Precautionary reference points are more than identified thresholds--they also introduce an important management mandate: States must identify the action to be taken if a stock-specific reference point is exceeded (28) because precautionary reference points "trigger pre-agreed conservation and management action." (29) For example, if a precautionary reference point relates to a fish stock reaching a specific biomass or a harvest reaching a certain tonnage, the State adopting the reference point must take whatever management action has been pre-agreed if the reference point is met or exceeded. (30) As the Fish Stocks Agreement provides, if a reference point is reached or exceeded, "States shall, without delay, take the action [previously agreed] to restore the stocks," (31) the "absence of adequate scientific information shall not be used as a reason for postponing or failing to take conservation and management measures." (32) This concept--that overexploitation of a natural resource must trigger immediate remedial action--could be integrated into the climate change regime to increase mitigation ambition.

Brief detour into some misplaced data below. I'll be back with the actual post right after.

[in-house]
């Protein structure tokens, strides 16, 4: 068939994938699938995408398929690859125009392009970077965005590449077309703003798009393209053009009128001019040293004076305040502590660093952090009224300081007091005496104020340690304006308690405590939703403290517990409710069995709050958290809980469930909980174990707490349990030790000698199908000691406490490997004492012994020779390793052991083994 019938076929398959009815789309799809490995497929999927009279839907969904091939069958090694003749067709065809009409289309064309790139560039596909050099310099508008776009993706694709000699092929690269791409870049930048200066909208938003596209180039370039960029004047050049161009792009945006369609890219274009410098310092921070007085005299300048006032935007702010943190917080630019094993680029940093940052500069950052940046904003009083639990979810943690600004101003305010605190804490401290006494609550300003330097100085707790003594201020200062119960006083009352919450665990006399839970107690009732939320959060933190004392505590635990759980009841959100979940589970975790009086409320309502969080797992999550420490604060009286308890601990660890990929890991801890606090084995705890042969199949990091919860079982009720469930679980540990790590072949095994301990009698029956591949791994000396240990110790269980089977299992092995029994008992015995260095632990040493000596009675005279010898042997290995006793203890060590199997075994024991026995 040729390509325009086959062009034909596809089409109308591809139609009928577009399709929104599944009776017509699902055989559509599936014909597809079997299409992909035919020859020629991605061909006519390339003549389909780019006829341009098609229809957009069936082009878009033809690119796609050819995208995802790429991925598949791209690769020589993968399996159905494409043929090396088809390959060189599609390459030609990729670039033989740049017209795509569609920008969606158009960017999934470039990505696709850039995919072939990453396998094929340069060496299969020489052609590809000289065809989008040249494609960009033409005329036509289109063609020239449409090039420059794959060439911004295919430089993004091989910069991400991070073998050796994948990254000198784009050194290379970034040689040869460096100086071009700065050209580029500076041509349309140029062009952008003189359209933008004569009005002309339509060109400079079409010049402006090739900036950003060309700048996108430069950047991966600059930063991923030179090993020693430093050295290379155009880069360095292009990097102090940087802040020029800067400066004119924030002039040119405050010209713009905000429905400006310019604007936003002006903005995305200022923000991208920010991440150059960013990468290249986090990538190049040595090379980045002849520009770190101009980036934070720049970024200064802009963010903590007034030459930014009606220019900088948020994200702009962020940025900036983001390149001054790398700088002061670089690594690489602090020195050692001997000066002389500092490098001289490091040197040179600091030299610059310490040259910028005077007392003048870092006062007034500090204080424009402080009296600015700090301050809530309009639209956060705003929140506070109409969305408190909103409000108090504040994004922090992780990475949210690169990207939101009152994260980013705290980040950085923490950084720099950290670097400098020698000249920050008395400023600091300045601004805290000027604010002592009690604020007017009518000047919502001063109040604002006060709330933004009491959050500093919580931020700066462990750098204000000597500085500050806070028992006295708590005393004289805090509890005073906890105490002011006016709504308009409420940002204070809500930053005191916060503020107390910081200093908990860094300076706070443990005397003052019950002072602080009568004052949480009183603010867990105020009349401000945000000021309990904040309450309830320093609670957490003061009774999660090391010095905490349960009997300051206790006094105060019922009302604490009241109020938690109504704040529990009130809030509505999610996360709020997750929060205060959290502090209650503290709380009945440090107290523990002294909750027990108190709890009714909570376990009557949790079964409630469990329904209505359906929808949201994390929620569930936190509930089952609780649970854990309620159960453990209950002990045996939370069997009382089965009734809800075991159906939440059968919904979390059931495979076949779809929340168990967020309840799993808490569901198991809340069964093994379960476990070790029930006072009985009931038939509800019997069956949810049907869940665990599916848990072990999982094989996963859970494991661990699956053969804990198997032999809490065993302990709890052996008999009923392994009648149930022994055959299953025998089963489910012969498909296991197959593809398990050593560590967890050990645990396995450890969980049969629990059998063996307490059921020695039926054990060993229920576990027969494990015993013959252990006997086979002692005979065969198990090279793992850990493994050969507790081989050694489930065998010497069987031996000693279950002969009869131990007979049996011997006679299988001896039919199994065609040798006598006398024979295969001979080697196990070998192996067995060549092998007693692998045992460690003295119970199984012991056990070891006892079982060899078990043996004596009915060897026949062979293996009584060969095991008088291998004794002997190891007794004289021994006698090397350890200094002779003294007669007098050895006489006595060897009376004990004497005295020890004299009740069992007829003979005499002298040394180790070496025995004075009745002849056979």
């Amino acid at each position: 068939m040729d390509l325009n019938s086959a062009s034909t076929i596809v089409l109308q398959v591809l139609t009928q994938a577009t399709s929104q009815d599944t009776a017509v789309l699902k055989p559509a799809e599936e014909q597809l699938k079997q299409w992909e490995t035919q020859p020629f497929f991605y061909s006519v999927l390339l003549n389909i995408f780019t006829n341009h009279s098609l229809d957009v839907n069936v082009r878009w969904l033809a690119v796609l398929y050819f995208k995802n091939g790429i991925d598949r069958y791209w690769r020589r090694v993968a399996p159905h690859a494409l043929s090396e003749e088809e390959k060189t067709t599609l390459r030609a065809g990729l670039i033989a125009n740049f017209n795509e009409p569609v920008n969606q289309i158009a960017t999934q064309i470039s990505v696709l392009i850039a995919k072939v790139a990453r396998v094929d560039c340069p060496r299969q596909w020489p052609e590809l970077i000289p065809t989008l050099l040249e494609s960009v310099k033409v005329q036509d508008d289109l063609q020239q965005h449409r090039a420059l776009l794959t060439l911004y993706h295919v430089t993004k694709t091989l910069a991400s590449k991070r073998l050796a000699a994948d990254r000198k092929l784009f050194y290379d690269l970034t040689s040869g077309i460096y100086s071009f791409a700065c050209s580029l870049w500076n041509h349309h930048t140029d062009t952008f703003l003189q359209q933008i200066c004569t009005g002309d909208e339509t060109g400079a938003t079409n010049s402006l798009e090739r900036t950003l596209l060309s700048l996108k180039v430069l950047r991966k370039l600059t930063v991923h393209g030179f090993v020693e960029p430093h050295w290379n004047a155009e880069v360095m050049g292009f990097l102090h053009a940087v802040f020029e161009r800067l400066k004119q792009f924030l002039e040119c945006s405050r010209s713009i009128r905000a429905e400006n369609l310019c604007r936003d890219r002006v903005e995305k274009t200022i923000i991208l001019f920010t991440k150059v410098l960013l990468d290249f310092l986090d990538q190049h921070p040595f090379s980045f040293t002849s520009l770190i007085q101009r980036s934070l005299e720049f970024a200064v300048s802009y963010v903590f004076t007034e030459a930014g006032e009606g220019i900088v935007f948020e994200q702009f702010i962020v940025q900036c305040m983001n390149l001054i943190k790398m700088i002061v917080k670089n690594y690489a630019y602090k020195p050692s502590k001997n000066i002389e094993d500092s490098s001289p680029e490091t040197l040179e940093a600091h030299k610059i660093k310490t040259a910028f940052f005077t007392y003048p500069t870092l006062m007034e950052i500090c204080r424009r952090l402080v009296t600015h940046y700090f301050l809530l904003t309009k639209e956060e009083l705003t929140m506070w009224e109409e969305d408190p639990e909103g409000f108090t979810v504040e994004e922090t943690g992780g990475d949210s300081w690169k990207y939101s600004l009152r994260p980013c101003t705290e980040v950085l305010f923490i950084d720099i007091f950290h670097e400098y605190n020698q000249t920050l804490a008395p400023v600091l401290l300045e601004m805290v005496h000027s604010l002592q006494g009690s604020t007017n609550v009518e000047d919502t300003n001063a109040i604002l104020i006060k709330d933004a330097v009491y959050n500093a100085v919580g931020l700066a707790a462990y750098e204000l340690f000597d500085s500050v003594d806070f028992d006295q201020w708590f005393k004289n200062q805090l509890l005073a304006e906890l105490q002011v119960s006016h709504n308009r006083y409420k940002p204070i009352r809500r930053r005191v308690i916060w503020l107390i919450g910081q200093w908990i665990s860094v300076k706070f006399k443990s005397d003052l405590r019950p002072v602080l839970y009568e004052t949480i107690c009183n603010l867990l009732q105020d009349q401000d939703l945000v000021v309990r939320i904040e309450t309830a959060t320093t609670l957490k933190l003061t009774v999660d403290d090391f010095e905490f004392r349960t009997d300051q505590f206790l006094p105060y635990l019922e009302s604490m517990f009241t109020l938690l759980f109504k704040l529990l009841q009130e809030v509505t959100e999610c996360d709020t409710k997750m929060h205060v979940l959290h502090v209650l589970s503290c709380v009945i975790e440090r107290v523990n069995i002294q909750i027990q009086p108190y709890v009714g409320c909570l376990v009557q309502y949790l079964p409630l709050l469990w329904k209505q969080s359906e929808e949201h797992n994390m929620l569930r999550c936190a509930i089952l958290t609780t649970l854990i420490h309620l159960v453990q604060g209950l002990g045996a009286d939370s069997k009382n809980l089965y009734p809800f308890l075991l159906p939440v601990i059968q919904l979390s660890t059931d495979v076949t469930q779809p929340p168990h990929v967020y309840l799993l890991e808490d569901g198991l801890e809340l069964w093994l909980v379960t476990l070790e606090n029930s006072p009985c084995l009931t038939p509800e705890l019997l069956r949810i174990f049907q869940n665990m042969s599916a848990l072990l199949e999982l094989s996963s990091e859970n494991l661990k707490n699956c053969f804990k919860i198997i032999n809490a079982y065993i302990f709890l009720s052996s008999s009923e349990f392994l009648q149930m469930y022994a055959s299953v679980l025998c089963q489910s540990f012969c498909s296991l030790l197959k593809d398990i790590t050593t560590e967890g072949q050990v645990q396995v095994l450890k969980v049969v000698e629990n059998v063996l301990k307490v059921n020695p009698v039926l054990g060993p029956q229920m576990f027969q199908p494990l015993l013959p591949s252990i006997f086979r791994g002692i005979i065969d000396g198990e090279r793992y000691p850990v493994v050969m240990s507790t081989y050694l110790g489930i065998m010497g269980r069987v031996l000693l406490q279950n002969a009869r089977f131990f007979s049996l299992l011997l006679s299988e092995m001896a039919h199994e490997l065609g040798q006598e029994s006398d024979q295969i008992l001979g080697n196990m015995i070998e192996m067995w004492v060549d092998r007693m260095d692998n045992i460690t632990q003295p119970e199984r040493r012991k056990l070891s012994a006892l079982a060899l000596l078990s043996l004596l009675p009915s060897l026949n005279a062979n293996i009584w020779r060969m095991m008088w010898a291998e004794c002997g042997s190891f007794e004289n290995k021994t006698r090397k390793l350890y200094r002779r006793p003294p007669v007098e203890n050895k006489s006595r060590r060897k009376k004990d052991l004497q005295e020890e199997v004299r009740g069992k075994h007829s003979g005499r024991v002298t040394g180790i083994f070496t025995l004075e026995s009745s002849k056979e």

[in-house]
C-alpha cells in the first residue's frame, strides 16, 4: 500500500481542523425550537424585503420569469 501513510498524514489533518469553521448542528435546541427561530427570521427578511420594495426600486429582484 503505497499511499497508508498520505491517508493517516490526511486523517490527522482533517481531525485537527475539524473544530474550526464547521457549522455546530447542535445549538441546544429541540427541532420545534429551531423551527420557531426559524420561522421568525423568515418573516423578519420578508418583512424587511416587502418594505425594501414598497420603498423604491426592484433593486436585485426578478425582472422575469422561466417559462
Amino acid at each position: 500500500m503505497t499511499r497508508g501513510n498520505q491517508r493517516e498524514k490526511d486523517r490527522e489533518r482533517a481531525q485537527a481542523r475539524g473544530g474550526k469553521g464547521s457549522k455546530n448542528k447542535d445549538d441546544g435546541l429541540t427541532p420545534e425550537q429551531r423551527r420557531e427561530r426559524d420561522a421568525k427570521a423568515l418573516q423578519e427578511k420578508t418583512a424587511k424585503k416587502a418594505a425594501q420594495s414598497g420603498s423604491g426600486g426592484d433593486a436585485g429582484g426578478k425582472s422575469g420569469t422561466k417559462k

3. LESSONS LEARNED FROM IMPLEMENTATION OF PRECAUTIONARY REFERENCE POINTS

    Stock-specific reference points are used in fisheries management at both national and regional levels, but these precautionary thresholds have largely failed to prevent overexploitation of marine fisheries even though a majority of FAO Member States and RFMOs have incorporated precautionary reference points into their fisheries management plans. (33) FAO reports that two-thirds of regional fishery bodies (34) use stock-specific reference points, but that a majority of these reference points were either being approached or have been exceeded. (35) In fact, over-fishing is a worldwide problem resulting from poor fisheries management at the national and regional levels, with nearly 30% of global marine stocks currently overexploited. (36) At the regional level, TRAFFIC has concluded that "[i]t is difficult to identify examples of sustainable management of target stocks by RFMOs. Many stocks are over-fished despite the objectives of the responsible organization." (37) At a national level, more than half of FAO Member States have established stock-specific reference points, but most of these thresholds have been approached or exceeded as well; 68% of managed fisheries are overexploited. (38) In many ways, the failure of reference points is not surprising: The FAO reported in 2009 that FAO Members ranked stock-specific reference points as the Member's lowest priority fisheries management measure. (39)